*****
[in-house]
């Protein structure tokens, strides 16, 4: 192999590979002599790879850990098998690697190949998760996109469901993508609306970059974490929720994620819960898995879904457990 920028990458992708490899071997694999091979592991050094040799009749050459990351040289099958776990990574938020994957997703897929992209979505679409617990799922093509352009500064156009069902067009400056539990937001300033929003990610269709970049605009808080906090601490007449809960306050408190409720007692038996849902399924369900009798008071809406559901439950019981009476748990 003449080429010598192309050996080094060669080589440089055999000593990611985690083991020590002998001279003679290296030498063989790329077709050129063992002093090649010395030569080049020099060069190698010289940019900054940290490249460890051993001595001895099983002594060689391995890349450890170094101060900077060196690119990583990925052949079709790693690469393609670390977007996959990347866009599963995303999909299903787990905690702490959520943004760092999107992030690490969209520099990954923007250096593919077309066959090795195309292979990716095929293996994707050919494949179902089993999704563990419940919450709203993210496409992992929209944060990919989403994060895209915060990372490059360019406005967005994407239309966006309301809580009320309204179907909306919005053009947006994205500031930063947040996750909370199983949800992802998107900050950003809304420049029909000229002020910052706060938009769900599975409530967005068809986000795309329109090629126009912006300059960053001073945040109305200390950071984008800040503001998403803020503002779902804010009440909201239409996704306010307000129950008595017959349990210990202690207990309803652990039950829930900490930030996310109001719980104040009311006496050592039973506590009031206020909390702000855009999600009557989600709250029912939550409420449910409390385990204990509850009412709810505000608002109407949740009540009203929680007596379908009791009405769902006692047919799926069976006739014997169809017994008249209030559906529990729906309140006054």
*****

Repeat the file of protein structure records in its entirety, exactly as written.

[in-house]
């Protein structure tokens, strides 16, 4: 192999590979002599790879850990098998690697190949998760996109469901993508609306970059974490929720994620819960898995879904457990 920028990458992708490899071997694999091979592991050094040799009749050459990351040289099958776990990574938020994957997703897929992209979505679409617990799922093509352009500064156009069902067009400056539990937001300033929003990610269709970049605009808080906090601490007449809960306050408190409720007692038996849902399924369900009798008071809406559901439950019981009476748990 003449080429010598192309050996080094060669080589440089055999000593990611985690083991020590002998001279003679290296030498063989790329077709050129063992002093090649010395030569080049020099060069190698010289940019900054940290490249460890051993001595001895099983002594060689391995890349450890170094101060900077060196690119990583990925052949079709790693690469393609670390977007996959990347866009599963995303999909299903787990905690702490959520943004760092999107992030690490969209520099990954923007250096593919077309066959090795195309292979990716095929293996994707050919494949179902089993999704563990419940919450709203993210496409992992929209944060990919989403994060895209915060990372490059360019406005967005994407239309966006309301809580009320309204179907909306919005053009947006994205500031930063947040996750909370199983949800992802998107900050950003809304420049029909000229002020910052706060938009769900599975409530967005068809986000795309329109090629126009912006300059960053001073945040109305200390950071984008800040503001998403803020503002779902804010009440909201239409996704306010307000129950008595017959349990210990202690207990309803652990039950829930900490930030996310109001719980104040009311006496050592039973506590009031206020909390702000855009999600009557989600709250029912939550409420449910409390385990204990509850009412709810505000608002109407949740009540009203929680007596379908009791009405769902006692047919799926069976006739014997169809017994008249209030559906529990729906309140006054």